I write this letter to you as Buffalo continues to reel from the mass shooting, perpetrated by an individual consumed with vile and depraved beliefs. This event took place just days before our 91st commencement—a moment of celebration and reflection. It is a challenge to reconcile both moments.
While GSE has much to be proud of and excited about—our enrollments are growing, our aid to students expanding, our research dollars increasing, and our ranking among the best graduate schools of education improving—we have heavy and broken hearts. We are mindful that the evil perpetrated in Buffalo is part of a much bigger problem confronting our nation.
Prior to this mass shooting, we witnessed several states joining in common purpose to undermine equity and/in education. The anti-CRT efforts, anti-trans efforts, anti-tenure efforts, book banning efforts and “don’t say gay” efforts should be an affront to anyone who believes in the power of democratic and pluralistic public education and the importance of equity and inclusivity within our schools. GSE has and will continue to be a loud and unified voice for equity, inclusivity, civility and justice. We will continue to amplify these values through our teaching, research, outreach and engagement. In this issue, we introduce you to several faculty who embody these principles.
GSE is pleased to welcome to our faculty Dr. LaGarrett King. Dr. King, associate professor of social studies education, is also the founding director of the UB Center for K-12 Black History and Racial Literacy Education. The center, both a research and professional development entity, seeks to investigate and provide solutions for more effective education around Black history and race.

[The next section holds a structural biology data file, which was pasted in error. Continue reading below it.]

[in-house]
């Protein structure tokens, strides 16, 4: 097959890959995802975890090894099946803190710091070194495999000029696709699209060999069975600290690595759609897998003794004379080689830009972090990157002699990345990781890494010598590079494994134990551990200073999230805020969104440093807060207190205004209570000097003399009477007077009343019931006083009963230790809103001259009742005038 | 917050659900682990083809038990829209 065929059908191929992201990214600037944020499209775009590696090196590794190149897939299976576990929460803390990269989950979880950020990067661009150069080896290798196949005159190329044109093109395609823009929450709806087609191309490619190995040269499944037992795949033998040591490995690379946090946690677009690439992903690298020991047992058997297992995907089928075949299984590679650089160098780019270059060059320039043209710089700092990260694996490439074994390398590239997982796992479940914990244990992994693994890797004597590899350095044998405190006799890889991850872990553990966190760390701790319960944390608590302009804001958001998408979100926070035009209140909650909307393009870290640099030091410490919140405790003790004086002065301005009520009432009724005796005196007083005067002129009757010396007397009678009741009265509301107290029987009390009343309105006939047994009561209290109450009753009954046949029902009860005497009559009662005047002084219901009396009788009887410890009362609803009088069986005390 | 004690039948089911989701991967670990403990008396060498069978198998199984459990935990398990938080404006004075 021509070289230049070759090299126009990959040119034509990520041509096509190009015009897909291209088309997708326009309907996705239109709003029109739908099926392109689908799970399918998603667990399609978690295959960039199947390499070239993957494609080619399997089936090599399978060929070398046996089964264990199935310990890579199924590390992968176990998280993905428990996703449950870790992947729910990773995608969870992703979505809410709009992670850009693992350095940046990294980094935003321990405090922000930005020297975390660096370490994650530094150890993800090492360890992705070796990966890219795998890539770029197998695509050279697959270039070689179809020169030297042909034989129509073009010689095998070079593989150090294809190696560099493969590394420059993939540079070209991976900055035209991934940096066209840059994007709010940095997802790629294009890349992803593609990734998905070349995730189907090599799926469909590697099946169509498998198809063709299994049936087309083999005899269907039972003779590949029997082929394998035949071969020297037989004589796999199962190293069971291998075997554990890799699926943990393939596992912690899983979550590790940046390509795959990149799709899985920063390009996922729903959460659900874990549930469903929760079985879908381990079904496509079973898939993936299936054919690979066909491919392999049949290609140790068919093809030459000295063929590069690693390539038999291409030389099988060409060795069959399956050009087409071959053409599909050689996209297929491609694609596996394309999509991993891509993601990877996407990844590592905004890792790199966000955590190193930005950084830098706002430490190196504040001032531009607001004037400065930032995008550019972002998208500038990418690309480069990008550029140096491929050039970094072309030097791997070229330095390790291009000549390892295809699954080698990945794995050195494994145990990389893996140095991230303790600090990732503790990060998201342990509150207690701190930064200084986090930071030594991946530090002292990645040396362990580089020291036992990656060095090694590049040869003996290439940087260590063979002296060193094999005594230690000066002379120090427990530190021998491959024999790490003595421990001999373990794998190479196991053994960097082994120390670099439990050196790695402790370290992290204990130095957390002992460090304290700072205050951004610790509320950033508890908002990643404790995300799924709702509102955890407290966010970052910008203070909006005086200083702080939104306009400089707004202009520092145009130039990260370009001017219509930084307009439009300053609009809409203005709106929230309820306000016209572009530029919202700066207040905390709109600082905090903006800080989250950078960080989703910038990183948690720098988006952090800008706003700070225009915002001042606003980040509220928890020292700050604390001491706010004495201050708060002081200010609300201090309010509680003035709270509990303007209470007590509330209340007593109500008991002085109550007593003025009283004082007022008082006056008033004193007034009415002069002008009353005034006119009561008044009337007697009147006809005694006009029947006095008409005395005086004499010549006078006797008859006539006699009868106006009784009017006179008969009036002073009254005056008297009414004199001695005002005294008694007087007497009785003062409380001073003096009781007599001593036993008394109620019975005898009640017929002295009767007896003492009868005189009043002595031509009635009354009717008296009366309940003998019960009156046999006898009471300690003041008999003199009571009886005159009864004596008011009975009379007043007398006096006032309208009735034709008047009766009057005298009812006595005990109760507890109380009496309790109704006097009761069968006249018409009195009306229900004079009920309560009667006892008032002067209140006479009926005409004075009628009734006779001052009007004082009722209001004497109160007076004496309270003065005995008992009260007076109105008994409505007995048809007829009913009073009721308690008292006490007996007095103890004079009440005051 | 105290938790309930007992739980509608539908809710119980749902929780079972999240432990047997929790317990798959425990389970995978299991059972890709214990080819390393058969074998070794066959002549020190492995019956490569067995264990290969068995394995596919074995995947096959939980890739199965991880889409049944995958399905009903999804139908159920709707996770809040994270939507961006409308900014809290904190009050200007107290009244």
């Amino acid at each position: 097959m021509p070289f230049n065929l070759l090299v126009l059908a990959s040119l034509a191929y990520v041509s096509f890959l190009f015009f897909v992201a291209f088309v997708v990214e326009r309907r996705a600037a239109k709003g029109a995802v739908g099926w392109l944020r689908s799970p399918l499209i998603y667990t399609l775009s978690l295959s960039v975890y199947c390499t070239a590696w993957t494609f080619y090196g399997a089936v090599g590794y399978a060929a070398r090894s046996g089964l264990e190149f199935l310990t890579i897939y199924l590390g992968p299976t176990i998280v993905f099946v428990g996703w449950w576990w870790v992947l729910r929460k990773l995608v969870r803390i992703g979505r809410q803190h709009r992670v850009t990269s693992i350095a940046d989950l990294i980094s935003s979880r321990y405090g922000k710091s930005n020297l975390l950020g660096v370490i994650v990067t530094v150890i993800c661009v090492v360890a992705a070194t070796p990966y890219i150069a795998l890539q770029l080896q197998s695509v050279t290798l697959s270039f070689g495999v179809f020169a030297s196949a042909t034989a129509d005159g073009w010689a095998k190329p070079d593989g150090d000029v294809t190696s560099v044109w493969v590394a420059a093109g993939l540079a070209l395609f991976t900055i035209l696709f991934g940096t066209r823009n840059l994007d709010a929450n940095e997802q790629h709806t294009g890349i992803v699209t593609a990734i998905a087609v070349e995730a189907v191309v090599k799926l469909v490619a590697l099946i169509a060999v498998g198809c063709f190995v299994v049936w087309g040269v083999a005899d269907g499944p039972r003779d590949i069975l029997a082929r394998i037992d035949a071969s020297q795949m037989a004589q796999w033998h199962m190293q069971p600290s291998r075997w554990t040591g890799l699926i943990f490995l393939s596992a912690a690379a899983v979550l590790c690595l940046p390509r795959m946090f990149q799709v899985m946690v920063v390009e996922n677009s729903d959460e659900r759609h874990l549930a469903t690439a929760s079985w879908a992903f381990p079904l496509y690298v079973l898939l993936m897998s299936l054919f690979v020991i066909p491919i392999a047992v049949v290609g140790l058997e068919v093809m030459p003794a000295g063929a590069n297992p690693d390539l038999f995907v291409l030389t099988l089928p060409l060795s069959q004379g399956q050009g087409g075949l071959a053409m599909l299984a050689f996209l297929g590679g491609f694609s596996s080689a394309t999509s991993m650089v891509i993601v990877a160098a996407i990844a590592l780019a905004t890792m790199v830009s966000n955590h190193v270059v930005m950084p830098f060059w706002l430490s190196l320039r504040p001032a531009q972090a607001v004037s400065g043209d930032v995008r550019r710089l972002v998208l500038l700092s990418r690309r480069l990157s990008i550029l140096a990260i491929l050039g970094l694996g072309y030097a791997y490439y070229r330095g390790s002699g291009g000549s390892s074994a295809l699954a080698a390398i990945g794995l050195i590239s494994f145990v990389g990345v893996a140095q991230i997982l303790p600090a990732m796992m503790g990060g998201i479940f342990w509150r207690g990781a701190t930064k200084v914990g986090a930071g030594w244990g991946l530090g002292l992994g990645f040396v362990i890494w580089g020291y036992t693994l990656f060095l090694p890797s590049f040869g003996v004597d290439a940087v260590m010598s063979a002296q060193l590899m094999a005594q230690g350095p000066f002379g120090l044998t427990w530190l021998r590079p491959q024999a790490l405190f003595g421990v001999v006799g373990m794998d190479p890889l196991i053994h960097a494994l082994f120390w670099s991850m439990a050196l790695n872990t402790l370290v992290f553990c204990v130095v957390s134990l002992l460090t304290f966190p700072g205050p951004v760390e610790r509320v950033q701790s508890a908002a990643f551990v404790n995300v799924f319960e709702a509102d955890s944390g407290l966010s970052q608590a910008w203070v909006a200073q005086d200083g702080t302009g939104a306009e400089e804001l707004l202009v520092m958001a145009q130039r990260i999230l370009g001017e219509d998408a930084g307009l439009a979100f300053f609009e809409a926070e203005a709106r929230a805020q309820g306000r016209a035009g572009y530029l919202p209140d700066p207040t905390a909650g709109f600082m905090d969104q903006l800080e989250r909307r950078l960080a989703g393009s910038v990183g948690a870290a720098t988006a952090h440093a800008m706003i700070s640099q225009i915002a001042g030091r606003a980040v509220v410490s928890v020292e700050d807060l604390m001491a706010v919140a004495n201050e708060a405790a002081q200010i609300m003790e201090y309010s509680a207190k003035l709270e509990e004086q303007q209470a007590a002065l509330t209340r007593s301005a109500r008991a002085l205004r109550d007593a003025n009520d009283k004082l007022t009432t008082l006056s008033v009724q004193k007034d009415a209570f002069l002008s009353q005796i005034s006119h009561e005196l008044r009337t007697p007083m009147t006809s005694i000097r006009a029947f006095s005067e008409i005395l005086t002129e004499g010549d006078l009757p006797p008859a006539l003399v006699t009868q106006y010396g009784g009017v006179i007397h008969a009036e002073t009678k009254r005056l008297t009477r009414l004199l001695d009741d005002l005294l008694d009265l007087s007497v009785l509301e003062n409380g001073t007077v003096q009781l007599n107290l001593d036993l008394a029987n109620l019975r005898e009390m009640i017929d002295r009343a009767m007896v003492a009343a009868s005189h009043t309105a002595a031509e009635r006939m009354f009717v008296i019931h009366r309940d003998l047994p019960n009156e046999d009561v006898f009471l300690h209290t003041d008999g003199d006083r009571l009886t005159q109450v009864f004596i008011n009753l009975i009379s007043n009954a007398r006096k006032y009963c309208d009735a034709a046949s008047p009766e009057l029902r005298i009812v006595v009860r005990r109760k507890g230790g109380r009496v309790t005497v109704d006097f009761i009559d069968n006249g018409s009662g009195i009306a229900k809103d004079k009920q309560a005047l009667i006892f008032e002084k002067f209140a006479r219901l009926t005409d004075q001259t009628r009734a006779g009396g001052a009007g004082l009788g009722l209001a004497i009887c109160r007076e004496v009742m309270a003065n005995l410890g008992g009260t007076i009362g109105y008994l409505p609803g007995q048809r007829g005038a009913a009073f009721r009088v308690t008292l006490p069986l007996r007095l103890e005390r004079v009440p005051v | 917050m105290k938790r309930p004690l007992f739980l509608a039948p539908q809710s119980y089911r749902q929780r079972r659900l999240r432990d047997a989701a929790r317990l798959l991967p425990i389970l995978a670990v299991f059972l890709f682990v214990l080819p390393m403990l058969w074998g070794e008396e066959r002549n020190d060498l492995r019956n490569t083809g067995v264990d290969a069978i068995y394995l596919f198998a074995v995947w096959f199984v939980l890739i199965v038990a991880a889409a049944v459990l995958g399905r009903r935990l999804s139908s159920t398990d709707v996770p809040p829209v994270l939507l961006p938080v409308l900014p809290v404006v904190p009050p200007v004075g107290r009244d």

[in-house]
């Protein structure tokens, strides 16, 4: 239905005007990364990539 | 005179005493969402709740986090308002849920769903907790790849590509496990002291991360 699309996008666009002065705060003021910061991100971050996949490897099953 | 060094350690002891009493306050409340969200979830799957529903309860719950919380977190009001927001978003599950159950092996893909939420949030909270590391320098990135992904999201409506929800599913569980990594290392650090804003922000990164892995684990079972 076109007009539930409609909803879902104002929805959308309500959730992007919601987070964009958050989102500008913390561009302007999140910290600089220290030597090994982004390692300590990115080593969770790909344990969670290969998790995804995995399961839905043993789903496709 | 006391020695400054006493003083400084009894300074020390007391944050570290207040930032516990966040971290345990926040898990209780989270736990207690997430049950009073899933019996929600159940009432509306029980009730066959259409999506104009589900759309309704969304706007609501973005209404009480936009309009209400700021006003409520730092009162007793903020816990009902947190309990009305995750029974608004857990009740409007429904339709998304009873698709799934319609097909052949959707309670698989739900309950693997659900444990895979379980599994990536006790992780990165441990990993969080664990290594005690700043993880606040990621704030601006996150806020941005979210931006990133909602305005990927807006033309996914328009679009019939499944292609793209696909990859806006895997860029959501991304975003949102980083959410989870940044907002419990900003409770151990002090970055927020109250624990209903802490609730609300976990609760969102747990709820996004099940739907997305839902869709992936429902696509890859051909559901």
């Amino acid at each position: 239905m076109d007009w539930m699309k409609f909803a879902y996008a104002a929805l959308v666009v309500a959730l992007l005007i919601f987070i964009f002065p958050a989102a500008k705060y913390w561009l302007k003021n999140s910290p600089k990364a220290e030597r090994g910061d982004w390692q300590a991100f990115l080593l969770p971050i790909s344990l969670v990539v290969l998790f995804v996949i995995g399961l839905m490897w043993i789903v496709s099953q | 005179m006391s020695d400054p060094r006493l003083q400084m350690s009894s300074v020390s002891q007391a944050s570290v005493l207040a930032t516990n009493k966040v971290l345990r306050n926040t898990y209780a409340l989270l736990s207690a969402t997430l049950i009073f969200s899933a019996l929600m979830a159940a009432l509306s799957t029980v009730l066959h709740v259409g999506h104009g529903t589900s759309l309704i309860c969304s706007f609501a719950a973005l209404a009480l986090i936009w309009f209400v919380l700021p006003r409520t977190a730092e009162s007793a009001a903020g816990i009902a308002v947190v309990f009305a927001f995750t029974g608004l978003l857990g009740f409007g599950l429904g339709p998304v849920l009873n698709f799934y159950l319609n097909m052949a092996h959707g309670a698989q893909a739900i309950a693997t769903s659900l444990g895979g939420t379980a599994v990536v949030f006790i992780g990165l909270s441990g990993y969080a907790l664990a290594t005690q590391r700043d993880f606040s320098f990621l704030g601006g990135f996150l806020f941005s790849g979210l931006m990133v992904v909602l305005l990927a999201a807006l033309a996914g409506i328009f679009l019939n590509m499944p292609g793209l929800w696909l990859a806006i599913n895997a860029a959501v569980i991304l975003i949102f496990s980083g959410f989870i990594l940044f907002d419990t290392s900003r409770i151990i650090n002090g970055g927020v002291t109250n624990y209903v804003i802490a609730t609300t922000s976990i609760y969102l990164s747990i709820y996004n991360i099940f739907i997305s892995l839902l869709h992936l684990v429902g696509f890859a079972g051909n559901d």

In addition to meeting Dr. King, this issue also introduces you to two other early-career scholars: Dr. Chris Proctor and Dr. Stephen Santa-Ramirez.
Dr. Proctor, assistant professor of learning sciences in the Department of Learning and Instruction, leads GSE’s efforts to infuse computer science education into K-12 curriculum. These efforts are both timely and important.
Dr. Santa-Ramirez, assistant professor of higher education in the Department of Educational Leadership and Policy, conducts research that focuses on campus racial climates and first-generation students’ sense of belonging. I’m sure you will find the Q&A with him to be illuminating.
GSE’s commitment to public engagement and interdisciplinarity continues. In February, GSE co-hosted, along with UB’s Law School, a panel on critical race theory, “Clarifying the Conversation.”
In March, GSE partnered with the School of Engineering and Applied Sciences to offer a research networking event. The purpose of this initiative was to help connect researchers in engineering and computer science with researchers in education, counseling and information science with the hope of creating new research teams.
As you read these and the other stories in this edition of LEARN, please keep Buffalo close to your heart and please continue to fight for equity, diversity, justice and inclusion.
A pledge to peaceably share and care for North America’s five Great Lakes
We would like to acknowledge the land on which the University at Buffalo operates, which is the territory of the Seneca Nation, a member of the Haudenosaunee/Six Nations Confederacy. This territory is covered by The Dish with One Spoon Treaty of Peace and Friendship, a pledge to peaceably share and care for the resources around the Great Lakes. It is also covered by the 1794 Treaty of Canandaigua, between the United States Government and the Six Nations Confederacy, which further affirmed Haudenosaunee land rights and sovereignty in the State of New York. Today, this region is still the home to the Haudenosaunee people, and we are grateful for the opportunity to live, work, and share ideas in this territory.